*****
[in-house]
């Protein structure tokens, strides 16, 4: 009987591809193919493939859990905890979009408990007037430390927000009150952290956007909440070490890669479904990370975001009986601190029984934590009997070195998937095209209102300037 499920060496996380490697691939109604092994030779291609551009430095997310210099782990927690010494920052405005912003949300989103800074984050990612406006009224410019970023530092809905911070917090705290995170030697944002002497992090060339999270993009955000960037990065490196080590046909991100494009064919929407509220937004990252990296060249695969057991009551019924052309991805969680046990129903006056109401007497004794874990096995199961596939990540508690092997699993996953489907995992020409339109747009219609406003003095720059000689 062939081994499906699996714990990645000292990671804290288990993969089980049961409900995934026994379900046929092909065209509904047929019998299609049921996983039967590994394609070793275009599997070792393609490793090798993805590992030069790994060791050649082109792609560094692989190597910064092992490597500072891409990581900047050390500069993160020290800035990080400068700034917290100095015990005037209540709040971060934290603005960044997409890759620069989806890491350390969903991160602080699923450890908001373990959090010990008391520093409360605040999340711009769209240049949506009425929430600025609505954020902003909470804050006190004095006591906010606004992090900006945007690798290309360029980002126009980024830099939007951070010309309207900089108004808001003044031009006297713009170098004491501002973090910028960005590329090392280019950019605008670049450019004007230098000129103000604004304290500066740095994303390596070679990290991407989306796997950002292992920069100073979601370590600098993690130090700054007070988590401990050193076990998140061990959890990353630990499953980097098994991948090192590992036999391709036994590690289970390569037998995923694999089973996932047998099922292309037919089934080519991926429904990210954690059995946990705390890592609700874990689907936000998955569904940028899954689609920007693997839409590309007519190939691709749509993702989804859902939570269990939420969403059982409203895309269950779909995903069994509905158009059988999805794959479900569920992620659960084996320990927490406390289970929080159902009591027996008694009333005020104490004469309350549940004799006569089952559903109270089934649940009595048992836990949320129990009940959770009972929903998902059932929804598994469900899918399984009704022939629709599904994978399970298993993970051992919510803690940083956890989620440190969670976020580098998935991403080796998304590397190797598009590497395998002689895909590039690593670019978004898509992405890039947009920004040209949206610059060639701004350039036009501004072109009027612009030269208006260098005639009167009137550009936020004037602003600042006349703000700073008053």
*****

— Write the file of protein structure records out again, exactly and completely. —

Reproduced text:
[in-house]
């Protein structure tokens, strides 16, 4: 009987591809193919493939859990905890979009408990007037430390927000009150952290956007909440070490890669479904990370975001009986601190029984934590009997070195998937095209209102300037 499920060496996380490697691939109604092994030779291609551009430095997310210099782990927690010494920052405005912003949300989103800074984050990612406006009224410019970023530092809905911070917090705290995170030697944002002497992090060339999270993009955000960037990065490196080590046909991100494009064919929407509220937004990252990296060249695969057991009551019924052309991805969680046990129903006056109401007497004794874990096995199961596939990540508690092997699993996953489907995992020409339109747009219609406003003095720059000689 062939081994499906699996714990990645000292990671804290288990993969089980049961409900995934026994379900046929092909065209509904047929019998299609049921996983039967590994394609070793275009599997070792393609490793090798993805590992030069790994060791050649082109792609560094692989190597910064092992490597500072891409990581900047050390500069993160020290800035990080400068700034917290100095015990005037209540709040971060934290603005960044997409890759620069989806890491350390969903991160602080699923450890908001373990959090010990008391520093409360605040999340711009769209240049949506009425929430600025609505954020902003909470804050006190004095006591906010606004992090900006945007690798290309360029980002126009980024830099939007951070010309309207900089108004808001003044031009006297713009170098004491501002973090910028960005590329090392280019950019605008670049450019004007230098000129103000604004304290500066740095994303390596070679990290991407989306796997950002292992920069100073979601370590600098993690130090700054007070988590401990050193076990998140061990959890990353630990499953980097098994991948090192590992036999391709036994590690289970390569037998995923694999089973996932047998099922292309037919089934080519991926429904990210954690059995946990705390890592609700874990689907936000998955569904940028899954689609920007693997839409590309007519190939691709749509993702989804859902939570269990939420969403059982409203895309269950779909995903069994509905158009059988999805794959479900569920992620659960084996320990927490406390289970929080159902009591027996008694009333005020104490004469309350549940004799006569089952559903109270089934649940009595048992836990949320129990009940959770009972929903998902059932929804598994469900899918399984009704022939629709599904994978399970298993993970051992919510803690940083956890989620440190969670976020580098998935991403080796998304590397190797598009590497395998002689895909590039690593670019978004898509992405890039947009920004040209949206610059060639701004350039036009501004072109009027612009030269208006260098005639009167009137550009936020004037602003600042006349703000700073008053």